Why Denmark’s chances for a Europol deal just got dimmer

The Local Denmark
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Why Denmark’s chances for a Europol deal just got dimmer
European-Commissioner-designate Julian King at a hearing ahead of a vote to approve his appointment as Security Commissioner. Photo: Vincent Kessler/Scanpix

The EU’s incoming security commissioner, Julian King, said in Strasbourg on Monday that the Danes’ rejection of a referendum to end one of their EU opt-outs makes Denmark’s continued participation in Europol highly unlikely.


In December, Danes solidly rejected the referendum to replace the current opt-out on EU justice and home affairs with an opt-in model that would keep Denmark a full member of Europol – the EU's law enforcement agency that tackles organized crime, trafficking and terrorism. 
King, who is being described as the UK’s ‘final European Commissioner', faced three hours of questioning from MEPs in Strasbourg on Monday that focused largely on his loyalty to the EU in light of Brexit. 
But during the questioning, King also fielded a question from Danish MEP Anders Vistisen on Denmark’s ability to remain in Europol. 
“I support member states’ engagement with Europol. But it needs to happen within the framework of Treaty,” King said, according to Danish news agency Ritzau. 
“Denmark has Protocol 22 [the Justice and Home Affairs opt-out, ed.] and that limits cooperation in this area. There was a referendum on it and we need to accept the result of the referendum,” he continued.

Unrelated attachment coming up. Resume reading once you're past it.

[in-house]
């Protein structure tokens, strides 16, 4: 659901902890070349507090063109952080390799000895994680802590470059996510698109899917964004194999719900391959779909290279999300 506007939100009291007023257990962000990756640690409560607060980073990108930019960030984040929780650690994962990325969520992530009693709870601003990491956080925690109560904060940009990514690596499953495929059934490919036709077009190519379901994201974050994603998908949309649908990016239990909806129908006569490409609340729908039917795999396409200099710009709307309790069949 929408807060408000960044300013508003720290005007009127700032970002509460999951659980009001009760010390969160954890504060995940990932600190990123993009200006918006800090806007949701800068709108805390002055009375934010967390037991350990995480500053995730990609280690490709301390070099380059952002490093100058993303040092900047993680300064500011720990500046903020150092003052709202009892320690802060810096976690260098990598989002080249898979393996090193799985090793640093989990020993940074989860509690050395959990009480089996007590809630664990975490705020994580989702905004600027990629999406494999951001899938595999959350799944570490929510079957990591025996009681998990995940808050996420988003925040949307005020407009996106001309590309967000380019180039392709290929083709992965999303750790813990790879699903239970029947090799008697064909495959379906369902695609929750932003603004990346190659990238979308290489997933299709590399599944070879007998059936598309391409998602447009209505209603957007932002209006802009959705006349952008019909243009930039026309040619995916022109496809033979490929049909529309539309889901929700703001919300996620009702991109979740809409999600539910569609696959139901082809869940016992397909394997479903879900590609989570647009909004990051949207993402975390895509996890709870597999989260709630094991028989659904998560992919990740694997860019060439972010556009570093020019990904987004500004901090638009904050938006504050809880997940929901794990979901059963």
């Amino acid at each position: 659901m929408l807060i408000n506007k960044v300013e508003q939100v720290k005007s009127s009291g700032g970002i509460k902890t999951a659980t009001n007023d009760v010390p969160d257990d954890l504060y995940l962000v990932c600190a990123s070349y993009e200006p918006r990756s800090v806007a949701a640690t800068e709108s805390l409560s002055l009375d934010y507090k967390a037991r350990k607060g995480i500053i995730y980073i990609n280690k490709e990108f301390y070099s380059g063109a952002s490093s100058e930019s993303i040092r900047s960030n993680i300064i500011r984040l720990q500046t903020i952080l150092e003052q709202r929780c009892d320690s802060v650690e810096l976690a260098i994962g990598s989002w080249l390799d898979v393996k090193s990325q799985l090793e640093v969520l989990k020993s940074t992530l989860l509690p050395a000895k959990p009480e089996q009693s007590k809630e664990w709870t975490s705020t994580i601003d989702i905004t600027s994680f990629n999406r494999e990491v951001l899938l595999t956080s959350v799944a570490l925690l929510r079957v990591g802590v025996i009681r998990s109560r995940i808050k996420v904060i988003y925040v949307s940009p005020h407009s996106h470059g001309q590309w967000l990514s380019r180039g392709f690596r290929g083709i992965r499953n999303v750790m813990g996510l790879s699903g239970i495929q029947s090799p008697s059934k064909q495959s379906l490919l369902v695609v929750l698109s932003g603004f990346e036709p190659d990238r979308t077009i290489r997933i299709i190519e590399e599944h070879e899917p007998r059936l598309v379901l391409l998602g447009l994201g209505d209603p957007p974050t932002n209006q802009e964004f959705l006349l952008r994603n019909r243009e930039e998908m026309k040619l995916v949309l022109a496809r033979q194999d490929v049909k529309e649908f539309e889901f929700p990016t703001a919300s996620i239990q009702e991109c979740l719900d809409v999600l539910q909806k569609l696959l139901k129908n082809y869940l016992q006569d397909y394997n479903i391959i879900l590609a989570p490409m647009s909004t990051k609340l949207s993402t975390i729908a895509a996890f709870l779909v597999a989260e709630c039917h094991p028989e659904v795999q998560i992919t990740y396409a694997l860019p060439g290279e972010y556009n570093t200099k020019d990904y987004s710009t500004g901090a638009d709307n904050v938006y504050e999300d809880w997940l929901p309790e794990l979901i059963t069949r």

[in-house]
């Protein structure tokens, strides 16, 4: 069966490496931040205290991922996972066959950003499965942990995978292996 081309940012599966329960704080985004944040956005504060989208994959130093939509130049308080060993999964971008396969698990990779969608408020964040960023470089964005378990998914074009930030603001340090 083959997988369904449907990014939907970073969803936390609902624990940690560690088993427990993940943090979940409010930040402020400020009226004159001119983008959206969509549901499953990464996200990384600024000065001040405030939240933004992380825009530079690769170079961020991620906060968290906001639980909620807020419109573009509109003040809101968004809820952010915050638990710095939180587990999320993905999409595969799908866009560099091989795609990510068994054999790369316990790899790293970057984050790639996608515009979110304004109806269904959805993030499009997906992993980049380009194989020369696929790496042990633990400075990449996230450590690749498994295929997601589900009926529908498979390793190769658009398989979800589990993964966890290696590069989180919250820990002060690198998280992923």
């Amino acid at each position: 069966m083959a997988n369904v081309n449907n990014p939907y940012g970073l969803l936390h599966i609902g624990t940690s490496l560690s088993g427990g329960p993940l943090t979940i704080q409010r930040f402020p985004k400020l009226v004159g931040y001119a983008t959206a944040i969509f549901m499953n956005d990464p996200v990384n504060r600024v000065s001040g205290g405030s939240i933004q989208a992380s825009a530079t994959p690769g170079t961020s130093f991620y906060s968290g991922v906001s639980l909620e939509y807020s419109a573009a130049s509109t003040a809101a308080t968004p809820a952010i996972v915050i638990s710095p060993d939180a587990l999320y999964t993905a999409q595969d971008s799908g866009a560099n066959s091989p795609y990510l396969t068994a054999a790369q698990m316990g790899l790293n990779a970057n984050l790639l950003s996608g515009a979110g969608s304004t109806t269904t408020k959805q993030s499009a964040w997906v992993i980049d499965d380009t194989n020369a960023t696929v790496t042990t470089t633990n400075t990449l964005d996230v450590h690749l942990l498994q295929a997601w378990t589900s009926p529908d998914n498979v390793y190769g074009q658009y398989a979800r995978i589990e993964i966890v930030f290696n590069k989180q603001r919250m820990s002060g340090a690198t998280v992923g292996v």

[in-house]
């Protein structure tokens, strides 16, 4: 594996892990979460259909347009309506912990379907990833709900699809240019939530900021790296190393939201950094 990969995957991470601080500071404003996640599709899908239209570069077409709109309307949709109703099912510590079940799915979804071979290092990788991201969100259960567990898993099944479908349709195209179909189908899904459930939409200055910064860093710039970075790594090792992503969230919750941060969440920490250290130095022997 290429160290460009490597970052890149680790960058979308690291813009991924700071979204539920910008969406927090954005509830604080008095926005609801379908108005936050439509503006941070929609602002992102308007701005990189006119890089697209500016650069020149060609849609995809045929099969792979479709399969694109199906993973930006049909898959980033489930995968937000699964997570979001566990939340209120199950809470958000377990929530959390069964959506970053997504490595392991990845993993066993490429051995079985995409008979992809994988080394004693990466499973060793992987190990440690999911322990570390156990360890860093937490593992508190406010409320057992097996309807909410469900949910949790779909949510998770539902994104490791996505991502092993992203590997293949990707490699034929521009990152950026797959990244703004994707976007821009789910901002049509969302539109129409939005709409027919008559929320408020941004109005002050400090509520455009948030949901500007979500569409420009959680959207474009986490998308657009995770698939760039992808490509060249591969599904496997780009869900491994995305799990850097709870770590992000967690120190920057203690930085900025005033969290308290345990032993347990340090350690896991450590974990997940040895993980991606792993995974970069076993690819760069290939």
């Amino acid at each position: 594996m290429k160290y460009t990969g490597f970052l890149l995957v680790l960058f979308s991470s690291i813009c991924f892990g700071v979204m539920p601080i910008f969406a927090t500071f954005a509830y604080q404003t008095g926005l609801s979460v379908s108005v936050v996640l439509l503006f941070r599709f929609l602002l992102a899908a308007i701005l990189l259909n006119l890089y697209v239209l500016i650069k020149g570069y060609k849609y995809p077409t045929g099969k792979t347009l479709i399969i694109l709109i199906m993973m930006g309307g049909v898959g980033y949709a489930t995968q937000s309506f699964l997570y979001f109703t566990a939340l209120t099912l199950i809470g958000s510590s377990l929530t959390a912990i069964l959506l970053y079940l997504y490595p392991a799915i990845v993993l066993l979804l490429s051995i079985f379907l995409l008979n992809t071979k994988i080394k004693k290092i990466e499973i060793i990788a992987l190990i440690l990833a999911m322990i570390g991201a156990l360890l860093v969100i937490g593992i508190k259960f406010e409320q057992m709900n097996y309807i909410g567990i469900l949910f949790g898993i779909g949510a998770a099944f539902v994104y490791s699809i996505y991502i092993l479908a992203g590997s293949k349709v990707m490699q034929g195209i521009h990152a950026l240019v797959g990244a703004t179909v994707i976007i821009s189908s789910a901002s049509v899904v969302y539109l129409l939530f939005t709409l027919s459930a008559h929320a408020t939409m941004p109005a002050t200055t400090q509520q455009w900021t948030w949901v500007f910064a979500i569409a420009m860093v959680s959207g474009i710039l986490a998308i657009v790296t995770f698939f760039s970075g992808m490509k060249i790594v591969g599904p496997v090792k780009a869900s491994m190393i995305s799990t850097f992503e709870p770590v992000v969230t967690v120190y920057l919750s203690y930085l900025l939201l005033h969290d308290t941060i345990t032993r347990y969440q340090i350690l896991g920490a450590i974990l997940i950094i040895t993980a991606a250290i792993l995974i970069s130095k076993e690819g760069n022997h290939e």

Since the December referendum, the Danish government has been working on finding a solution to remain part of Europol through some sort of parallel agreement. 
But Danish PM Lars Løkke Rasmussen quickly found on his first post-referendum trip to Brussels that European leaders aren’t particularly interested in making special arrangements for Denmark
“Full Danish participation cannot happen. I can sense no reluctance whatsoever, but there was a Danish referendum in which the Danes opted not to make use of an opt-in. Therefore, it will be a membership of another character,” Rasmussen said in December. 
European Council President Donald Tusk also warned during a May visit to Copenhagen that a parallel agreement to keep Denmark in Europol is "maybe impossible".
King’s comments on Monday seemed to indicate that Denmark is likely to be on the outside looking in when Europol becomes a supranational body on May 1, 2017.
The comment by King irked the eurosceptic Danish People’s Party, which wants to remain a part of Europol despite opposing the referendum to replace Denmark’s opt-out with an opt-in model. 
“It is a most peculiar announcement from the British Commissioner. The UK need all the friends it can find in the EU to ensure a proper agreement. Denmark is one of the few countries that we help the UK,” party spokesman Kenneth Kristensen Berth told Ritzau. 
King is expected to be approved as security commissioner on Thursday. 


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